So, How Does the Powder Absorb Water?
Most common synthetic polymers are said to be hydrophobic (water-fearing), which means that they do not absorb water. Examples of these polymers might include products such as plastic cups, bags, and plastic toys. There are also hydrophilic, or water-loving polymers. Many natural polymers such as cotton fibers are hydrophilic. The polymer found in the diaper is an example of a synthetic, hydrophilic polymer.
Purchasing Information: Super absorbent crystals are sold at lawn and garden centers under many different trade names including HydroSource or SoilMoist. Just ask for help in finding water-absorbing polymer crystals.
Super absorbent polymers are rapidly becoming one of the most exciting environmental education topics in classrooms worldwide. Today, super absorbent polymers are widely used in such applications as forestry, gardening, and landscaping as a means of conserving water. Imagine using a substance that could store water in the soil and then release it, as the plants roots need it. Indeed, the super absorbent polymer in this package is able to reduce the amount of time that is spent watering a lawn, a garden, or even a house plant by 50 to 80 percent! While we may consider water-absorbing polymers to be a modern convenience, imagine the impact that such technology is having on parts of the world that are plagued by drought.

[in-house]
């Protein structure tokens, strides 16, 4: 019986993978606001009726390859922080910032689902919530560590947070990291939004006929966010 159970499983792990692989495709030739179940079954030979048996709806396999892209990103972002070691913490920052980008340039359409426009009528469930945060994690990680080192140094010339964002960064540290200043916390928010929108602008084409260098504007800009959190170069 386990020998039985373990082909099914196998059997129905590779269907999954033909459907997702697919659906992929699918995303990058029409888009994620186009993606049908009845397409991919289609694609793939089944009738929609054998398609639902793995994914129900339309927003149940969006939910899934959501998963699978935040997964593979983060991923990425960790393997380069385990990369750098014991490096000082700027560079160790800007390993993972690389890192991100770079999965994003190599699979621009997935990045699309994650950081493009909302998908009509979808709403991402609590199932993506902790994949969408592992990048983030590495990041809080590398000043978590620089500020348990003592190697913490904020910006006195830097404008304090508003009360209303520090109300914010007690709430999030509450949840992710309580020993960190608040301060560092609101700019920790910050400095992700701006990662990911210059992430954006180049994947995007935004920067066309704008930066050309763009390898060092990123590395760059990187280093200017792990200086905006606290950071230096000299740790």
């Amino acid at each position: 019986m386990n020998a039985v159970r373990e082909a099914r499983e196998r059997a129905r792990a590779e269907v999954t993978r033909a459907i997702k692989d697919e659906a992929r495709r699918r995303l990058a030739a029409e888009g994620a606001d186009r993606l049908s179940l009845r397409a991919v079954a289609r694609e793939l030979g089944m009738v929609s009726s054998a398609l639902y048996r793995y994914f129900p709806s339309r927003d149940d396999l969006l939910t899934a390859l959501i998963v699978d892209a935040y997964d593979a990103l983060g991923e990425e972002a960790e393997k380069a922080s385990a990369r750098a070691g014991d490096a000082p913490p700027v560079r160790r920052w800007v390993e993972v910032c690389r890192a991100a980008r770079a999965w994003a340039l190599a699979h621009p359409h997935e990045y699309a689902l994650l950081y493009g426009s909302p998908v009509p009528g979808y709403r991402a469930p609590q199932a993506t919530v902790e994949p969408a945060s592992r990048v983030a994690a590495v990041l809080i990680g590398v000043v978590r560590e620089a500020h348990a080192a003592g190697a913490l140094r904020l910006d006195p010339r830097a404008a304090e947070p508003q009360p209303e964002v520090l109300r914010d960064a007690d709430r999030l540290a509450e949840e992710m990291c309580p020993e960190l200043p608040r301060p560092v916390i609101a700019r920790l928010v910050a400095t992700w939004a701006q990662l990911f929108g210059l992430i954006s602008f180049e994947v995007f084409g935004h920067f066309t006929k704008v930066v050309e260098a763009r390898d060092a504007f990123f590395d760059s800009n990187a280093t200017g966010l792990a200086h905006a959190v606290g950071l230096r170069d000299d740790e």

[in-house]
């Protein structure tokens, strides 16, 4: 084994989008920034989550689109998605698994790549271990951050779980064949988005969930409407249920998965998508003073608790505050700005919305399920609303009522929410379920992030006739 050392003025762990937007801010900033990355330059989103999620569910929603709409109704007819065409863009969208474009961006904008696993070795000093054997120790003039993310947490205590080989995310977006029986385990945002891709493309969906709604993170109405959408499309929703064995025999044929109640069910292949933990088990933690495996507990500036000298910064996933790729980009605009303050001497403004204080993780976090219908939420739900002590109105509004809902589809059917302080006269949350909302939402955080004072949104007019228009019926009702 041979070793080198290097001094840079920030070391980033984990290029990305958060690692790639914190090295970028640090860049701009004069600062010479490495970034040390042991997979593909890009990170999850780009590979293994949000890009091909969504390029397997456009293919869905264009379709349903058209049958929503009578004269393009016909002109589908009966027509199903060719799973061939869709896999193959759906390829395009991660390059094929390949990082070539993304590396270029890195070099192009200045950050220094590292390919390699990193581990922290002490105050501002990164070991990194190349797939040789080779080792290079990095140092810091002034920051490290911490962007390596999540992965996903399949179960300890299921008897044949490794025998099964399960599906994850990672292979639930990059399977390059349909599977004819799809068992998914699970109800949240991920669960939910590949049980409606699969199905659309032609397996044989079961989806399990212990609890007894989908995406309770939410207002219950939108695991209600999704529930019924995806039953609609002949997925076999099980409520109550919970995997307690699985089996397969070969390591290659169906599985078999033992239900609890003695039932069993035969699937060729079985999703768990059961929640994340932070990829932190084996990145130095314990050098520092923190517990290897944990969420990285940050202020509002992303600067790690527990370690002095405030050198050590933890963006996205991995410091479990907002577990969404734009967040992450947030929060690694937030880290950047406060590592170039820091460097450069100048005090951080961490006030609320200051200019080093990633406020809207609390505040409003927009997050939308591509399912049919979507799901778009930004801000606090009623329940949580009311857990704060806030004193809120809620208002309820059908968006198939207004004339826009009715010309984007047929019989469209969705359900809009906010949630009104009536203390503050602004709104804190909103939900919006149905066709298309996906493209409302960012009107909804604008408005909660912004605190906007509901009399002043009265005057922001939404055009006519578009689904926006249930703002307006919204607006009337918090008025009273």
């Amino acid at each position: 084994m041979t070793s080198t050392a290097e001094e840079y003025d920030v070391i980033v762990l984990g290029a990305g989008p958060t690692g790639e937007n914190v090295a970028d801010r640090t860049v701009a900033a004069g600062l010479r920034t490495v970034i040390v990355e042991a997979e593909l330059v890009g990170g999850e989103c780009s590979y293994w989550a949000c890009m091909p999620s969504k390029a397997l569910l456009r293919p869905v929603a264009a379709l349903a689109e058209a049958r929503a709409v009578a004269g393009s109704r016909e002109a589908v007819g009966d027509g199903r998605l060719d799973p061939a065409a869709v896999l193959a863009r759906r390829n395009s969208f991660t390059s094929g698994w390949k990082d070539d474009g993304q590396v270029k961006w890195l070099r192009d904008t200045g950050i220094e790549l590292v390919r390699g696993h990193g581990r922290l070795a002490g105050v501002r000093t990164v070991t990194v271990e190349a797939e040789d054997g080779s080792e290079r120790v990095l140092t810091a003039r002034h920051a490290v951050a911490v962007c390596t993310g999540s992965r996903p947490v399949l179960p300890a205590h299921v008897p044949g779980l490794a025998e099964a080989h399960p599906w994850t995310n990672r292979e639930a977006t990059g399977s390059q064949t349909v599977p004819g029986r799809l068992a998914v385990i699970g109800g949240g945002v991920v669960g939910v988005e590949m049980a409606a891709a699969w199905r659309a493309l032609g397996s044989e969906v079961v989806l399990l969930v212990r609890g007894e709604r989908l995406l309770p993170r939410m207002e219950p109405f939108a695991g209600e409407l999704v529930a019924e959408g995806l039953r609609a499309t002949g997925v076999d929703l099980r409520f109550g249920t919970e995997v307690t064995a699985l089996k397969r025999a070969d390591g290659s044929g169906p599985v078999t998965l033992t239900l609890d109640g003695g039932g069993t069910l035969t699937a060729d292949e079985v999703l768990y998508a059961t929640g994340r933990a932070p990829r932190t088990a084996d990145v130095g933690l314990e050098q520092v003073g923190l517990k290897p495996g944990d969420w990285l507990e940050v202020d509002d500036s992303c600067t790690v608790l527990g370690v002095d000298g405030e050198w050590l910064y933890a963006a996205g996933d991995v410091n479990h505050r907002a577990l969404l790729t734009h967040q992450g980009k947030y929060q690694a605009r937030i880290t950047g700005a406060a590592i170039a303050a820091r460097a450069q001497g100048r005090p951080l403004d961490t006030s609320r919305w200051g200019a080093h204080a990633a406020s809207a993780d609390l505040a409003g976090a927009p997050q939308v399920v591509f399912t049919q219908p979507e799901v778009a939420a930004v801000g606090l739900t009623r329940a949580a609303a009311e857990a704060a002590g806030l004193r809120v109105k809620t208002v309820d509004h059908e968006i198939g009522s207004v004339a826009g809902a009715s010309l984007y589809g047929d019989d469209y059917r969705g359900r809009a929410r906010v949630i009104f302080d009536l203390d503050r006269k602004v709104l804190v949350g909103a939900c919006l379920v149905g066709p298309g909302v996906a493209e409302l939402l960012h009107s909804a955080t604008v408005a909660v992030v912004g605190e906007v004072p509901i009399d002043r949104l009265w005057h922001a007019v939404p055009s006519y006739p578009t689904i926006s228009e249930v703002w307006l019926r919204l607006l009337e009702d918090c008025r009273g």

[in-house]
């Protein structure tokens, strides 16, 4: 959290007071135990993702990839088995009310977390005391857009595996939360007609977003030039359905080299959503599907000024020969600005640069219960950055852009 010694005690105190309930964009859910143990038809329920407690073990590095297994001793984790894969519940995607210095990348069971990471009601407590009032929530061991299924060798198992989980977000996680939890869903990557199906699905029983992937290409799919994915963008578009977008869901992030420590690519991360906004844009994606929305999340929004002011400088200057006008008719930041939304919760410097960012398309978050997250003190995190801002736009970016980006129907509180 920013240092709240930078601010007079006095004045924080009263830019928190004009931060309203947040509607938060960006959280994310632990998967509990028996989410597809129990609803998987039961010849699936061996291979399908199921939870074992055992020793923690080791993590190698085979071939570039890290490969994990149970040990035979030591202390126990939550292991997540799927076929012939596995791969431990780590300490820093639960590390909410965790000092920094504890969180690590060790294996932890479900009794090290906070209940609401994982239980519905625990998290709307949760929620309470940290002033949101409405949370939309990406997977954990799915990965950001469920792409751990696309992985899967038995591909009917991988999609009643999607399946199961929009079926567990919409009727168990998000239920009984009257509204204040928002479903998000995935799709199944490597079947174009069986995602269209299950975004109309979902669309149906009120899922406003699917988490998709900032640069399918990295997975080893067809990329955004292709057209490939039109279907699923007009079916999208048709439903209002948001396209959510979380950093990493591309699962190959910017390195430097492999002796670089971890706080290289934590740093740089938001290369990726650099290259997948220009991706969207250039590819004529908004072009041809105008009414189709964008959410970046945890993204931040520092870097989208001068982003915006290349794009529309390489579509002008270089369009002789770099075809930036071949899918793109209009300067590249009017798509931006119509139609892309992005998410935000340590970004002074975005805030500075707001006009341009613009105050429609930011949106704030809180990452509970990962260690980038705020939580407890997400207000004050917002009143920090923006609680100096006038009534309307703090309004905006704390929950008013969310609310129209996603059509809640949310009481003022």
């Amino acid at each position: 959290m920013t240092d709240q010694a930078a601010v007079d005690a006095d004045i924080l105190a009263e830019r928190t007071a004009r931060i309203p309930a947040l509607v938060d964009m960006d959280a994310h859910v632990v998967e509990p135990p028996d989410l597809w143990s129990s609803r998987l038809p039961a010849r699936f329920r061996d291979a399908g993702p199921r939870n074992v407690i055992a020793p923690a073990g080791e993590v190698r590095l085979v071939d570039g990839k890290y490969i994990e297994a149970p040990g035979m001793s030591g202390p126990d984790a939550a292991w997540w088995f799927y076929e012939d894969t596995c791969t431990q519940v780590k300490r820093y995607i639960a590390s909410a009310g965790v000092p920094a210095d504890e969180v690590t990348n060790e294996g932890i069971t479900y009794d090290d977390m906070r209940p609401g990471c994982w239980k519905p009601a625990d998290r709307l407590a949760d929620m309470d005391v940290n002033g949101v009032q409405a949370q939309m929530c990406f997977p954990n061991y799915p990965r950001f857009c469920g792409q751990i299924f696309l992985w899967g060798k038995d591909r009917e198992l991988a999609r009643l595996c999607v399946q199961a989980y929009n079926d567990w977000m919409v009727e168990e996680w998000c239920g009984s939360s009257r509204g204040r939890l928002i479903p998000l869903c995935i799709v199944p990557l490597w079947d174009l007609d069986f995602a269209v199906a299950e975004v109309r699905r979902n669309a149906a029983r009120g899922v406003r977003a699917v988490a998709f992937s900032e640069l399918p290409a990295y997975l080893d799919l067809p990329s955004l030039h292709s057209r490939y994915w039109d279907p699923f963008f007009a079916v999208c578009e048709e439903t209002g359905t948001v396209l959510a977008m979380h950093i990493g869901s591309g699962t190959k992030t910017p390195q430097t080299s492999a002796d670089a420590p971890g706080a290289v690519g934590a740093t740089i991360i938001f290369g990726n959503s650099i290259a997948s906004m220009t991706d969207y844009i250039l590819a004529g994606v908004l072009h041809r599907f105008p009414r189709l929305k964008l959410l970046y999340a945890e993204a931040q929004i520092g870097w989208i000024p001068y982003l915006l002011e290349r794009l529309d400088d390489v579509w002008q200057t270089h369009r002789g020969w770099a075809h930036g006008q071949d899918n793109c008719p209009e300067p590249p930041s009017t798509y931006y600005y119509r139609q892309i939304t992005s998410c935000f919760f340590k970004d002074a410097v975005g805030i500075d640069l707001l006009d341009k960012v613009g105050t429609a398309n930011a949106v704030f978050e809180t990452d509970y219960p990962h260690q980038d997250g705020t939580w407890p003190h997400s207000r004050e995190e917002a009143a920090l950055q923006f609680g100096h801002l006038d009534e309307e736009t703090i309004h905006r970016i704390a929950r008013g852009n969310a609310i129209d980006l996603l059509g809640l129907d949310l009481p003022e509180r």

Super absorbent polymer has hundreds of uses, is environmentally safe to use, and is one of the few fields of study where school age children are actually able to engage in scientific inquiry and make genuine contributions to science.
1. Growing Polymer Crystals:
Place 1/4 teaspoon of the polymer crystals in a quart size zipper-lock bag and add 8 ounces of tap water. Add 1 or 2 drops of food coloring to the water to make the experiment more colorful. Seal the bag and observe what happens to the crystals after 10 minutes, 30 minutes, and 1 hour. How has the polymer changed? Will the crystals get any bigger if you add more water?
Repeat the previous experiment, but this time try distilled water in place of regular tap water. Distilled water is similar to rainwater, so the experiment will show how much rainwater the crystals will absorb in the ground.
Will the polymer crystals absorb anything other than water? Try any of these liquids in place of water: